• The Social Reporting Team, to provide direct feedback on the activities and get participants involved in the use of Social Media.

Network mapping

Moreover, in the effort to stimulate higher attention in the audience, the Facilitation Team decided to avoid powerpoint presentation. Initially, this decision provoked astonishment in the participants but it produced positive results in stimulating people’s fantasy and creativity, especially during the presentation of the Case Studies (see the photo below!).

The Team of Guinea presenting the Case Study about mangue

Introducing important tools like the Case Study exercise and the SWOT analysis were significant steps. At the end of the training, we asked for a punctual evaluation both of them, receiving, respectively, a 52% and a 70% of positive votes.

Read also:

  1. Lesson learned 1
  2. Lesson learned 3


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FSCA-PISA Workshop on ComDev: Lessons learned 1

The training on Communication for Development organized for the FSCA-PISA programme was a great success. We saw enthusiasm and a lot of interaction during the five days spent in Dakar with the seven National Teams. Now it is time to put order among all the innovations we introduced. My first notes are about the Organization and the Language issue.

The participants to the Training in ComDev

  • ORGANIZATION: the FAO Facilitation Team composed by Riccardo, Silvia, Antonello, Catherine, Elena and I worked for long time on the preparatory activities. The original idea of delivering a technical training was launched early 2010 and evolved into a broader event, aimed at discussing ComDev in general.
    The debate on the objectives took long. At the end, we decided to approach ComDev as a whole rather than focusing on a specific tool (the web, in our case). This choice answered to the perceived need to clarify ComDev concepts and details among the FSCA National teams.
    The first discussions took place before Christmas. At the beginning we defined objectives, target audience and a draft calendar of activities. Then, one meeting after the other, we got into each macro activity to define it in details, from the learning objectives to a precise timetable.

Opening of the FSCA-PISA Training on ComDev

  • 7 COUNTRIES and 2 LANGUAGES: the language issue was one of the main problem to afford. Both the organization and the content were strongly influenced by this factor, in every step of the preparation. The initial idea of having two different sessions, one for the Anglophones and another one for the Francophones, was abandoned in favour of one single workshop with interpretation provided to the two groups. As a consequence, the budget, the agenda, the schedule, the content and the logistic were deeply affected.
    I admit that this was the right choice to do: being an introductory training to a strongly participative but relatively new discipline for the participants, the one-group approach highlighted all its strengths. At the end of the event, people’s appreciation for meeting all together confirmed this idea.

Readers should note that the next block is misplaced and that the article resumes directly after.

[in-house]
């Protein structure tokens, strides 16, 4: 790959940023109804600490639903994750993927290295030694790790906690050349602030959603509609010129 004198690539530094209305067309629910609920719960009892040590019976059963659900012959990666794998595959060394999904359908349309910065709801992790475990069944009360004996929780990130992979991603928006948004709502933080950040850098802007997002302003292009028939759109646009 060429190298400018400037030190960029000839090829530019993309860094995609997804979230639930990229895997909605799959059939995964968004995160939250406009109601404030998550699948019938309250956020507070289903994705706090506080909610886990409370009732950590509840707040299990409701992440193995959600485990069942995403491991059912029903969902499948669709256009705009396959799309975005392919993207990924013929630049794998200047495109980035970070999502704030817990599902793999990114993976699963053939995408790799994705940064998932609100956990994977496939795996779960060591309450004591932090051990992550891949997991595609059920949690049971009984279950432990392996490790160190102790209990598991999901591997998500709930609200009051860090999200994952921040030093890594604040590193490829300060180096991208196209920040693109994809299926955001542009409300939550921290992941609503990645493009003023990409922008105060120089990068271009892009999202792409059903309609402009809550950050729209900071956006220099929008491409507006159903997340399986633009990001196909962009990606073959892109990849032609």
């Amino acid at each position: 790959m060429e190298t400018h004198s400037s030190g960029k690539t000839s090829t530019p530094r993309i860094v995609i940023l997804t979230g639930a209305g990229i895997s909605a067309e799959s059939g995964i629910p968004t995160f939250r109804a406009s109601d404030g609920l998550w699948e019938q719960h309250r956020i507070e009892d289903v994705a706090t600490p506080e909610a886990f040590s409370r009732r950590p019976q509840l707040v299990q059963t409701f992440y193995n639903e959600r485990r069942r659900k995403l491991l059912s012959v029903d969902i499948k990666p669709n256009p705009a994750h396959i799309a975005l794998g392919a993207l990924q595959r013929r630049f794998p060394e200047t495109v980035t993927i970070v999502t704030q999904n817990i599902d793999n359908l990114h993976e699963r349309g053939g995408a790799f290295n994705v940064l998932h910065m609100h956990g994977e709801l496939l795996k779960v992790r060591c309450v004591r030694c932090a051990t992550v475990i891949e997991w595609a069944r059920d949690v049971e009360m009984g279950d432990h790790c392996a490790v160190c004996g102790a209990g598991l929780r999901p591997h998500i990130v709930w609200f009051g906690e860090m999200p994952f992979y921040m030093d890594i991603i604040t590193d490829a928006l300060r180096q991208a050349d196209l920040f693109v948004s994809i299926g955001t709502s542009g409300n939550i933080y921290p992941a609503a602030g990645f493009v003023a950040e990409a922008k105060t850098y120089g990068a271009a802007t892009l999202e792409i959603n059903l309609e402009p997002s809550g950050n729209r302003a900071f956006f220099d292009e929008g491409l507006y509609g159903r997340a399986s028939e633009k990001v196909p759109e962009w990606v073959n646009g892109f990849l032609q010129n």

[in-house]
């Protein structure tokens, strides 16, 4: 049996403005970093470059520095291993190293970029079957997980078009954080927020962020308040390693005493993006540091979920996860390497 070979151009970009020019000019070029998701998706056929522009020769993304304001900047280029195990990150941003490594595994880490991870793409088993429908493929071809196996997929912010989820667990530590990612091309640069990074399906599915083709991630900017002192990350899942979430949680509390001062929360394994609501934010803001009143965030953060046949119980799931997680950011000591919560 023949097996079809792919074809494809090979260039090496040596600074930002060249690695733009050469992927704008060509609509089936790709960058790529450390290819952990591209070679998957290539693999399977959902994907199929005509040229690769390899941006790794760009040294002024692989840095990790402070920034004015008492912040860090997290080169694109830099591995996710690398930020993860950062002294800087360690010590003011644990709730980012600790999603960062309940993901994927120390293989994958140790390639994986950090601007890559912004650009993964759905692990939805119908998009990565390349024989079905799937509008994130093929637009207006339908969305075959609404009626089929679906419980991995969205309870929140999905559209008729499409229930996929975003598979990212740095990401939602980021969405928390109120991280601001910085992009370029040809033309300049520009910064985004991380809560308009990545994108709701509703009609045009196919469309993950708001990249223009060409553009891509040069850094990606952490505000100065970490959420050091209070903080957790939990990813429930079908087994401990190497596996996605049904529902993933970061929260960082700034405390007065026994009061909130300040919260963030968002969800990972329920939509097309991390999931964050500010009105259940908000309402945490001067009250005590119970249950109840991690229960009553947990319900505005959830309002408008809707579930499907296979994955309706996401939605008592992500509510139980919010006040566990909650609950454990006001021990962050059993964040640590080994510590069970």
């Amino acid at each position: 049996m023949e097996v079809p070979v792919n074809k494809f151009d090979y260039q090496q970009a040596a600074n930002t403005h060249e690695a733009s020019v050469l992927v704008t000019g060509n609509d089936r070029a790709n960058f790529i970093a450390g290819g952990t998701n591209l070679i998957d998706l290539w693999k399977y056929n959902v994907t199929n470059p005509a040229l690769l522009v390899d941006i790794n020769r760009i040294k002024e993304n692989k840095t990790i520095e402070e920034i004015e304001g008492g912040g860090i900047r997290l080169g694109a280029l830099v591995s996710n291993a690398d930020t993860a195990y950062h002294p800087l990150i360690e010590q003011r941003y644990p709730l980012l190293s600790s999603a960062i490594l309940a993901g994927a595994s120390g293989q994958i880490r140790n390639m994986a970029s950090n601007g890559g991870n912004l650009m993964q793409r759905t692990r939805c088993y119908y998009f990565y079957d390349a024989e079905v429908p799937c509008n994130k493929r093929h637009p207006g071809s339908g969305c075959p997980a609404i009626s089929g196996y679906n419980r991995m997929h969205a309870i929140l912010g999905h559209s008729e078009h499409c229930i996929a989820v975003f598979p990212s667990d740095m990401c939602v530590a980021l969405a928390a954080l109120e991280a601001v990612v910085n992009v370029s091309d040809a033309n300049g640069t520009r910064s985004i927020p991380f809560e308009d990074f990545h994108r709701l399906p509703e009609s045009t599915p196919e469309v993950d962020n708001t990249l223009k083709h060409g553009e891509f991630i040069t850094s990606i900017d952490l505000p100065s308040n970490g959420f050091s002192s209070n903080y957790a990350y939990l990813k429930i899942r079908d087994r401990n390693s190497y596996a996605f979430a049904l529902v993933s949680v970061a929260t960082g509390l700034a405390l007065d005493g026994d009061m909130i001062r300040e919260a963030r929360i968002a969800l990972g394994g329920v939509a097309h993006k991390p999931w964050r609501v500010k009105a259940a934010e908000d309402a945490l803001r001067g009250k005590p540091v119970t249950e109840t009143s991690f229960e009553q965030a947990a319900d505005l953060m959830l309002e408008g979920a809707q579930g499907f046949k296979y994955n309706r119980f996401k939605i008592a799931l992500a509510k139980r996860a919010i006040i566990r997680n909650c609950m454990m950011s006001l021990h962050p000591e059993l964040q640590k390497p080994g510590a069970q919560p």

Suggestion: do not underestimate the problems and the costs due to interpretation of the workshop and the translation of the documentation. Moreover, test the ability of the interpreters and provide them the training material well in advance.

Read also:

  1. Lesson learned 2
  2. Lesson learned 3


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Here we come

We are just few hours from the official starting of the FSCA-PISA workshop on ComDev. It is night and I’m almost closing my laptop after having prepared the latest documents for tomorrow.

This afternoon, during “day 0“, the first important goal was achieved: the Social Reporting Team met to discuss our activities and share the tasks. We decided to go for pictures, podcasting and blog posts. Video is a possibility but we have to find time and support for that.

The Social Reporting Team

As you can see in the picture, the Team is officially (and initially) composed by Oumar Ndiaye (Senegal), Thierno Souleymane Bah (Guinee), Mamadu Aliu Djalo (Guinee-Bissau) and myself.

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Only few days before the FSCA ComDev Workshop!

This is the last week before the beginning of the FSCA-PISA Training in ComDev that will take place next week in Dakar, Senegal.

The FSCA-PISA Workshop Agenda

The list of tasks to complete is long at least as the list of innovations and new opportunities we are offering the participants. Among others, I would like to remember:

  • the use of several interactive methodologies to facilitate the sharing of knowledge (World Café, Chat show, Open Space, Dotmocracy, Network Mapping, SWOT Analysis, Mindmapping)
  • the six different communication labs dedicated to: web, video, photo, rural radio and mobile telephony
  • the preparation of a Case Study to identify the main issues in the Communication strategies
  • the five Cross Cutting Thematic Meetings organised during coffee breaks and lunches
  • the proposal of a Social Reporting Team to document the event
  • the video-photo coverage of the week
  • the interactive website collecting any information about the event since early this year
  • the informal approach used for the training

Sometimes all of those ideas seems old and not valuable. In reality, while preparing such an event with over 45 people involved, you realize how difficult is to adopt new approaches and what big benefits the trainees can have from them.